On Business: PRO Martial Arts

Martial arts group aims to prevent bullies

CorrespondentAugust 26, 2013 

Mark Loop owns PRO Martial Arts in Apex.

CINDY SCHAEFER

  • PRO Martial Arts

    Location: 2004 Creekside Landing Drive, Apex.

    Online: www.promartialarts.com/apex.

    Hours: 3:30 to 8:30 p.m. Monday through Thursday; 9 a.m. to 12:30 p.m. Saturday. (Hours are subject to change.)

    Introductory special: Two free lessons and uniform.

— When Mark Loop and Diane Trotter set out to open a business, the husband-and-wife team knew one thing: They wanted to make a difference.

“We could buy a hair or nail salon, but we wouldn’t be changing lives,” Loop said.

They found what they were looking for in PRO Martial Arts, which opened in Beaver Creek Commons this month.

Loop was first exposed to martial arts while serving in the Marine Corps.

“It’s like playing the guitar. I always wanted to go back and learn to do it,” he said.

PRO Martial Arts draws from the Korean arts of Tang Soo Do, taekwondo and Hapkido.

There are plenty of local martial arts companies around. But Loop said what sets his business apart is its Armor Bullying and Predator Prevention Program.

The 26-week course, which features separate classes on bullying and predator prevention, equips children to react in real-life situations.

“This is not just stranger danger,” Loop said.

In the bullying classes, students learn what it means to be a bully.

“Some don’t even realize they’re bullying,” Loop said. “We teach them what that is.”

Loop describes a class where the instructor tells all the UNC fans to go to one corner, the NCSU fans to another and the Duke fans to yet another. The child who has no allegiance to any particular team remains in the middle.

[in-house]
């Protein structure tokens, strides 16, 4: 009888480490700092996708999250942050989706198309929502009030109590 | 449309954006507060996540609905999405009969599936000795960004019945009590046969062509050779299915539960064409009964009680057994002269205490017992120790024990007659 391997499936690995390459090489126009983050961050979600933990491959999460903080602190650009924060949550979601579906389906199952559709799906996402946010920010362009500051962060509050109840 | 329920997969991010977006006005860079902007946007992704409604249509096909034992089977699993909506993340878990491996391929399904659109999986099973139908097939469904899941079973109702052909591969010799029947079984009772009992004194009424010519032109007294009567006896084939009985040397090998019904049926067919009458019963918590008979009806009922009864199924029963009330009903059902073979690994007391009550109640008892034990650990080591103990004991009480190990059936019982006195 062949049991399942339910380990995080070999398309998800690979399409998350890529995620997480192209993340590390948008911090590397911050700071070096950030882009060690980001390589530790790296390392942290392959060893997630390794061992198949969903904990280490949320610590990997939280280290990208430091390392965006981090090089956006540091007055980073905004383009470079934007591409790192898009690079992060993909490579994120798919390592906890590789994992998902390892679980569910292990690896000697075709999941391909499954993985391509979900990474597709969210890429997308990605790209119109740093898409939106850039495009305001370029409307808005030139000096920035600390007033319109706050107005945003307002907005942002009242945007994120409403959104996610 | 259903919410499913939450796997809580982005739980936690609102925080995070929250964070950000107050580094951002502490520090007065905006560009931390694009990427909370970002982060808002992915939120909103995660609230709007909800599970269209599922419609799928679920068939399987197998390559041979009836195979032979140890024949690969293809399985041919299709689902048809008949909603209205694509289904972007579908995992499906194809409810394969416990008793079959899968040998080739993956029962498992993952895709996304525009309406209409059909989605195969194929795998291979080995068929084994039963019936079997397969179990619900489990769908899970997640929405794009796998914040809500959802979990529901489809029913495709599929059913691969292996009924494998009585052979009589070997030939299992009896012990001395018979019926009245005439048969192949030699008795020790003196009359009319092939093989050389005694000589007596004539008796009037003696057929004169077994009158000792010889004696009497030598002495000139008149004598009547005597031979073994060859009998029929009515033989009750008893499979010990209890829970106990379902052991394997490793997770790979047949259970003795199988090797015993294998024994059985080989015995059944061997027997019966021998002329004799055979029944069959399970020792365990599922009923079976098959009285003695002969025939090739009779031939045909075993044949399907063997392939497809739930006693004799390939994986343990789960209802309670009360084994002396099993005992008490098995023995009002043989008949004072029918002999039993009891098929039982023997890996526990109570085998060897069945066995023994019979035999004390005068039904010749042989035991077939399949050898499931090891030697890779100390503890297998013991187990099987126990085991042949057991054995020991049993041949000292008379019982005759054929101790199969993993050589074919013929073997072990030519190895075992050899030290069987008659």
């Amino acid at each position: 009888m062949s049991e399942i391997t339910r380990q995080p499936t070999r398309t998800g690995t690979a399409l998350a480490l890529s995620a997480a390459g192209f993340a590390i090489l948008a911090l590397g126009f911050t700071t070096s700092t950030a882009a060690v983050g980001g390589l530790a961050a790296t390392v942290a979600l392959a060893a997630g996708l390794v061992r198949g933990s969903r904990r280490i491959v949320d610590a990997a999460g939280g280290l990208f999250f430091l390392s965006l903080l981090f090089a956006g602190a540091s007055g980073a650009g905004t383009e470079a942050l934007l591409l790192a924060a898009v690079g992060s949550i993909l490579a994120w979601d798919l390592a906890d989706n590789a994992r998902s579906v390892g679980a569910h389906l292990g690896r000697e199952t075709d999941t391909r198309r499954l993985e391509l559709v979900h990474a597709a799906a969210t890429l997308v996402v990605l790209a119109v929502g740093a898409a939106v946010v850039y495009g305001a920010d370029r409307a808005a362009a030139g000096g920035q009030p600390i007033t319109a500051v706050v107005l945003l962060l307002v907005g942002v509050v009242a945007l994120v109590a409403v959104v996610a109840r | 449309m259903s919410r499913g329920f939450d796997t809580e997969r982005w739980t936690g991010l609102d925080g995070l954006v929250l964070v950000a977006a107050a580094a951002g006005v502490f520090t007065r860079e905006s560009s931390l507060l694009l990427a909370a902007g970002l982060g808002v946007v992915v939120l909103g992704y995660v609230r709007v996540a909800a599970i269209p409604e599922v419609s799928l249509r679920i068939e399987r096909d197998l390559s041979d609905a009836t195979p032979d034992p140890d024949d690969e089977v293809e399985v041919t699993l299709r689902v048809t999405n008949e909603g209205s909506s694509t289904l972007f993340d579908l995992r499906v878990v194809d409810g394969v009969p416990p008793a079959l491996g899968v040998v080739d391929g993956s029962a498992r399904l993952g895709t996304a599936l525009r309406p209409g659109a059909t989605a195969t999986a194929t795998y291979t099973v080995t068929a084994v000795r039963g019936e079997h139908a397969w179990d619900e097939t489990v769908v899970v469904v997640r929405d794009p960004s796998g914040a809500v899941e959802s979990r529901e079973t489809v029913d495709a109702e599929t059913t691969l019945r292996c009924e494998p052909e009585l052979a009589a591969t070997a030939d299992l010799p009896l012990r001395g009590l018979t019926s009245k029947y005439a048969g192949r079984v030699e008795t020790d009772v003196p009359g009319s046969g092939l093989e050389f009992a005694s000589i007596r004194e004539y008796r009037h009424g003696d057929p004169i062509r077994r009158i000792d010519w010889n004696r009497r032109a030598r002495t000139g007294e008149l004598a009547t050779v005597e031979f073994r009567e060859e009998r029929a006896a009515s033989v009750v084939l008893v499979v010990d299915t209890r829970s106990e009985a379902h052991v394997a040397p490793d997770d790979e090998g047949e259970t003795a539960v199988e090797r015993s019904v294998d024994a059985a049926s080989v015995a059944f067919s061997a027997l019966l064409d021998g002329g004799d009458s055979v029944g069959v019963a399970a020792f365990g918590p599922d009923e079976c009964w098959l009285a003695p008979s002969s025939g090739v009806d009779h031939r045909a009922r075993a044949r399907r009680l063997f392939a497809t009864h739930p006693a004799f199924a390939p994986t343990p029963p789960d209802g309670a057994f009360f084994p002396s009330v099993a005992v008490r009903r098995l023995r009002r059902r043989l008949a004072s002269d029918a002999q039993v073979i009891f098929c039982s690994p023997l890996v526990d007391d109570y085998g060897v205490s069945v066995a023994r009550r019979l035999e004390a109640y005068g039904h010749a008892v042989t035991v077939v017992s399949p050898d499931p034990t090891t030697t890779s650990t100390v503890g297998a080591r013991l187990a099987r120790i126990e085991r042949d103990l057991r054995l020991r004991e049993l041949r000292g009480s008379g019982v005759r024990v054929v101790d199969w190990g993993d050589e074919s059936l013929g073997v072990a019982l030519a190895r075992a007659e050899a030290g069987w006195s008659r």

“The one who is left out can be a victim of bullying by being excluded,” Loop said.

During the first class, children draw pictures of bullies on mirrors. The lesson to be learned is that a bully can be anybody.

In addition to classes for children and teens, PMA offers adult self-defense classes.

“We teach them to get out of a hold and to hurt the attacker enough so they can get to their vehicle and get away,” Loop said.

He has a personal interest in these classes. “My daughters are 15 and 16. Before they go to college, I want them to be able to handle themselves.”

While there are classes for pre-schoolers, martial arts training begins with a basic program for ages 5 to adults. Instructors have years of experience and receive ongoing training.

To add validity to the awarding of belts, Loop will not rely on his own instructors to test students.

“Kids will not be promoted until they are ready,” he said. “We don’t want to give belts because their parents pay for them. I don’t want to be a belt house.”

The business plans to add classes to meet customers’ demands. When several potential customers said they were interested in kickboxing but that a changing work schedule would prevent them from committing to a set time, Loop offered a punch card as an option.

He recently had a request for a class for senior adults, which he is working to accommodate.

Loop has plans to eventually offer an occasional parents’ night out.

“We’ll watch ‘Kung Fu Panda’ and have lots of fun,” he said.

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